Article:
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What are your experiences with Samatha (Theravada) and Zen (Soto) ?

Hi all,

I’ve started my journey to find a Sangha and have tried Triratna (not right for me), Samatha (great, slightly complex breath counting / following, but felt effective and a very relaxed, supportive Sangha) and Sōtō Zen (lovely people, silent meditation and sitting, not much guidance, but felt very relaxed afterwards - wasn’t really sure whether I was doing what I was supposed to be doing and sort of ended up doing my Samatha and then just sitting still and observing).

I’m just wondering what your experiences are of these traditions / styles please ?

With Metta
Alex ?

adamcrossley

Comments

  • federicafederica seeker of the clear blue sky Its better to remain silent and be thought a fool, than to speak out and remove all doubt Moderator
    edited March 20

    I'll be brutally frank: it doesn't matter.
    What matters is how things sit with you, and where your gut tells you to go.

    My way of meditating melds maybe two - even three - systems of way of Meditating together. I have a timer which rings at certain intervals; I watch the breath; I recite a mantra.
    I have no issue doing one, two, three methods, but then, I'm not looking at ordination, or an intense and/or dedicated lifestyle, so I suppose for you, it's more important to find your Way.

    I'm a 'Theravada-but-it's-ok-to-mix-it-up-a-little' practitioner. I'll confess, I'm not as well-read as some. A simple 'soul', I just follow what feels right, at the time.
    Relax.
    The only one beating you up to find a particular Path - is you. Take it easy. Enjoy the ride, and savour the journey.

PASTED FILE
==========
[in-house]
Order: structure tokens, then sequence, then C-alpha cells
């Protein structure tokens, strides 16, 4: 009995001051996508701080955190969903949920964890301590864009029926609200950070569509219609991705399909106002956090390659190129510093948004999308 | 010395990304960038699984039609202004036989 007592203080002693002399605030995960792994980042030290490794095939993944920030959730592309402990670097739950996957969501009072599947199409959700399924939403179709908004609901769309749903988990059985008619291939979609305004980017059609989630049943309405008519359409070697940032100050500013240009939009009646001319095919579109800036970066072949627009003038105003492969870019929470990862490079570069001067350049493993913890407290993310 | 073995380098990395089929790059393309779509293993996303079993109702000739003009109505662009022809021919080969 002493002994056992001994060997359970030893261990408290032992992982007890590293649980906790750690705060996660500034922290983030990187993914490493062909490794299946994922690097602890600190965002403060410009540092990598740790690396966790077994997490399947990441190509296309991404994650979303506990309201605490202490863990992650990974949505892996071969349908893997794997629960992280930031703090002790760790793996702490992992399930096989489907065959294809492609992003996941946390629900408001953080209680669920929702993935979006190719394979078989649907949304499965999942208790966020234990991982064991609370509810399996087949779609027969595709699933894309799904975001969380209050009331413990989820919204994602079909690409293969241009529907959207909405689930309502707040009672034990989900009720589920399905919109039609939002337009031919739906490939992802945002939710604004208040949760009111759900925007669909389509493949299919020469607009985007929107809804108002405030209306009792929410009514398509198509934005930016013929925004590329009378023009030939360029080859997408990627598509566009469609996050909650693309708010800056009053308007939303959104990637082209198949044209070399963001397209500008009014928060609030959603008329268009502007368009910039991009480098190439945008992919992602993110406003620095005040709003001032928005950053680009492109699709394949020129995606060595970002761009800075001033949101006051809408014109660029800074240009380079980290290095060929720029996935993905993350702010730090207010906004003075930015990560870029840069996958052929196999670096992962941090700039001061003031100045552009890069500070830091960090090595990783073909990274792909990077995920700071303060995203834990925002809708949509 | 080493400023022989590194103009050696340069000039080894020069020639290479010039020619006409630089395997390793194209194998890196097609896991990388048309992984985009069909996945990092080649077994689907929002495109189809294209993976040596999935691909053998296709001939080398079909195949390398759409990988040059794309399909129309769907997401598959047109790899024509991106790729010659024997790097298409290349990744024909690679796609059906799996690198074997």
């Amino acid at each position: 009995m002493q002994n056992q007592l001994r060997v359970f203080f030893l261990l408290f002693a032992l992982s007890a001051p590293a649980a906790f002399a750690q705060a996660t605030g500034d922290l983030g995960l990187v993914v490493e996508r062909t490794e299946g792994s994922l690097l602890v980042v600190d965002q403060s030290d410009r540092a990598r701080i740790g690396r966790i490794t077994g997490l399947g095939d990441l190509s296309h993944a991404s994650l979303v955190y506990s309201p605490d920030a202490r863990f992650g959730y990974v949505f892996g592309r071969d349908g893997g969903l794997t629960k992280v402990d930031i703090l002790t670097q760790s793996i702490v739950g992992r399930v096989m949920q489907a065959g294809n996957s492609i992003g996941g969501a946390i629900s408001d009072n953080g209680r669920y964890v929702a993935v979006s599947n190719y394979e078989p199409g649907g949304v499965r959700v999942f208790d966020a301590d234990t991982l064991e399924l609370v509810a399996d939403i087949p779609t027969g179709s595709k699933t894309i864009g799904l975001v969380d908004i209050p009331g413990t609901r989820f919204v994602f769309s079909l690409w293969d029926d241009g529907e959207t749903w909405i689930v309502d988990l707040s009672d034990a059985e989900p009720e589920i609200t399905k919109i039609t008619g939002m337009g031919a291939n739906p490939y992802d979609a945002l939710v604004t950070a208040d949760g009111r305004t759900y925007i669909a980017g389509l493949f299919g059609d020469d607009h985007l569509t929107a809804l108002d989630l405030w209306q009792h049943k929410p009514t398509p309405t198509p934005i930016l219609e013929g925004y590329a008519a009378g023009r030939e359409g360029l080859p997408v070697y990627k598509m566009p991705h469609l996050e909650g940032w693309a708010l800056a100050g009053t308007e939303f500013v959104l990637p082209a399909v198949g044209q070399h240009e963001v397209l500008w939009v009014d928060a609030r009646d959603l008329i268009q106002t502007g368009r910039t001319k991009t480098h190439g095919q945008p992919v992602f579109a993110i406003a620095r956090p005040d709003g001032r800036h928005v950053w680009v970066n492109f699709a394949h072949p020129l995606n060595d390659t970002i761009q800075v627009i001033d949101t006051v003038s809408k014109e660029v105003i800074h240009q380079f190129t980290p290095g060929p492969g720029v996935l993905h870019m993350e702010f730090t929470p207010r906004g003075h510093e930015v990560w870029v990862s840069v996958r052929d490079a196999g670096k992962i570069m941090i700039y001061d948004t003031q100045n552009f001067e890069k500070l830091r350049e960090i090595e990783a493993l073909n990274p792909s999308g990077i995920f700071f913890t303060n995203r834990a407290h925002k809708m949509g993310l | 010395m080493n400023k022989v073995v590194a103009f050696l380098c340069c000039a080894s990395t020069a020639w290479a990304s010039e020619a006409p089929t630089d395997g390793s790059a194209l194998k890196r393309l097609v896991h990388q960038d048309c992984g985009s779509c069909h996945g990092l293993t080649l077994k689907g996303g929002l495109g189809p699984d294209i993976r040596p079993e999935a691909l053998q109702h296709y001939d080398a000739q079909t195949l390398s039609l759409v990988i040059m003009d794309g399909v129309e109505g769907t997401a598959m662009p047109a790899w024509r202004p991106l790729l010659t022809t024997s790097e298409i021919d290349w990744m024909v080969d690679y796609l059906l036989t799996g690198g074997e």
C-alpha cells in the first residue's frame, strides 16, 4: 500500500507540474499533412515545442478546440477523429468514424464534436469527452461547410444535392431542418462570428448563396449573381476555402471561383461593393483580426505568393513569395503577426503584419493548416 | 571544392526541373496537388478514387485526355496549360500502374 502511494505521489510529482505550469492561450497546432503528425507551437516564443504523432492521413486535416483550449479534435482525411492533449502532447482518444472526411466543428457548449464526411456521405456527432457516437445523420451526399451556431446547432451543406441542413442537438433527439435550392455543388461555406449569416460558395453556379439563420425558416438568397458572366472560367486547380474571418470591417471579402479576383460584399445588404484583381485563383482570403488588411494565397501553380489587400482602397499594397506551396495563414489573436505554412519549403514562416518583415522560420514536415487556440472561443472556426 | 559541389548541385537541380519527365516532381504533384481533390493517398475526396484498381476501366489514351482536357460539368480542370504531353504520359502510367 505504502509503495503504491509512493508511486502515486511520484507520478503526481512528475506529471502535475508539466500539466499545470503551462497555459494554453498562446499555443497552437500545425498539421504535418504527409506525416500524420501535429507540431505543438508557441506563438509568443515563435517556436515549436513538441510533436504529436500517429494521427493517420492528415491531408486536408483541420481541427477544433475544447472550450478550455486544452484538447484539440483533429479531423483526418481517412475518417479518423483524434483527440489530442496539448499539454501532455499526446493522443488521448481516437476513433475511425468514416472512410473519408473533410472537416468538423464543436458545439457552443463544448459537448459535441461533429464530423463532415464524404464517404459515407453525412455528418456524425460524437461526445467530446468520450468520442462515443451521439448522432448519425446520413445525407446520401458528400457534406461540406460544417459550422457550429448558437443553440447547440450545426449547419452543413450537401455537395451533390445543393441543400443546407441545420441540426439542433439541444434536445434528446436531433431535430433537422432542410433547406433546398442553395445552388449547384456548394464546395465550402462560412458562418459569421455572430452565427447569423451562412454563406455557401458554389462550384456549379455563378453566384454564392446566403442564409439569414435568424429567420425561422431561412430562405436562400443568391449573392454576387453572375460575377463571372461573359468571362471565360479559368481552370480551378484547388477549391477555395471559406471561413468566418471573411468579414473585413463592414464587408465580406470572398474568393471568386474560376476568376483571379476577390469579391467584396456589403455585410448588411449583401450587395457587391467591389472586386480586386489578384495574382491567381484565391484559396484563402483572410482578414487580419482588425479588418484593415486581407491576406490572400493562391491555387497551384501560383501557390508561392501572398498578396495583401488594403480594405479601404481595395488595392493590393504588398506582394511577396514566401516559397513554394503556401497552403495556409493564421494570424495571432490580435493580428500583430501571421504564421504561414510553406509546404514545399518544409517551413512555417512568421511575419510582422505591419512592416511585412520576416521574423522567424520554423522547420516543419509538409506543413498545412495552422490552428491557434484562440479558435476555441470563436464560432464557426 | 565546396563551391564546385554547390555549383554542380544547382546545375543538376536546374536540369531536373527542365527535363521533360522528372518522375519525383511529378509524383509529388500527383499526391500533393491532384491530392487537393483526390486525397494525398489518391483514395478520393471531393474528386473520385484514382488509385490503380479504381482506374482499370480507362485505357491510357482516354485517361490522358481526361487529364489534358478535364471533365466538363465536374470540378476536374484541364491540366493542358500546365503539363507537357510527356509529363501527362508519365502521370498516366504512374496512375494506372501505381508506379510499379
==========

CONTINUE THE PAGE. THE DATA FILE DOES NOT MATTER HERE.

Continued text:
There's no going back, for any of us.

    Alexlobsteradamcrossley
  • AlexAlex Explorer
    edited March 20

    Thanks @Federica, that’s very helpful and I’m sure you’re right - I probably need to relax about which tradition I follow and for now, just enjoy the best of the various options open to me, find my own way of meditating (I seem to have quite a good method going) and feel my way forward ??

  • federicafederica seeker of the clear blue sky Its better to remain silent and be thought a fool, than to speak out and remove all doubt Moderator

    By all means, investigate, research - do your 'homework' as it were... But take your time, practice at your leisure, and digest what you learn, before going onto the next course... It's important that what you find, fits you like a glove. Don't change yourself to fit a mould. Change you for you. Something at one point, will feel just right.

    Alex
  • BunksBunks Australia Veteran

    @federica said:

    There's no going back, for any of us.

    Indeed......

    https://en.wikipedia.org/wiki/Sotāpanna

    Alex
  • lobsterlobster Veteran

    Ah the perfect Sangha for the flawed student, don't exist ... for obvious reasons. Good enough is good enough. <3

    I learned walking meditation with Theravada and Tantric Sangha. Zen and Shingon with Buddhist cults, regularly attended, sometimes several times a week varied groups. Went on retreats ... etc.

    I also attended Sufi meetings, virtual communities and virtual sanghas such as in Second Life. Found a teacher and so on ...

    Learn, sit, read, observe, practice, listen. Unfold, relax, focus, chant, walk, be mindful. Improve.

    The flaw is perfectly OK ...


    Perfect Sangha

    Alex
  • AlexAlex Explorer

    @lobster ah, so it turns out that I’m not the first to walk this path....??

    What’s happened is that I’ve found 2 Sangha’s from differing traditions (and possibly a 3rd Sangha from one of those traditions also) and can’t decide which path to pursue. So I’ve decided that both will form part of my path until one (or more) of them doesn’t.

    Thank you ?

    lobsterKundo
  • satcittanandasatcittananda UK Veteran
    edited March 22

    Alex,

    Once you decide to walk a path, you will have to walk it, unless you get turned away by the thorns, mosquitos and other retched flaura and fauna. Enjoy the view of the landscape over which you might tread, even if it appears like a heap of trash.

    Don't commit to thinking that you will ever see the world the same way again if you decide to follow a particular ideology, because ideas change. When you allow yourself to drift with changing ideas, then you might not want to cling to a particular idea over another. Lobsters got it right in my view.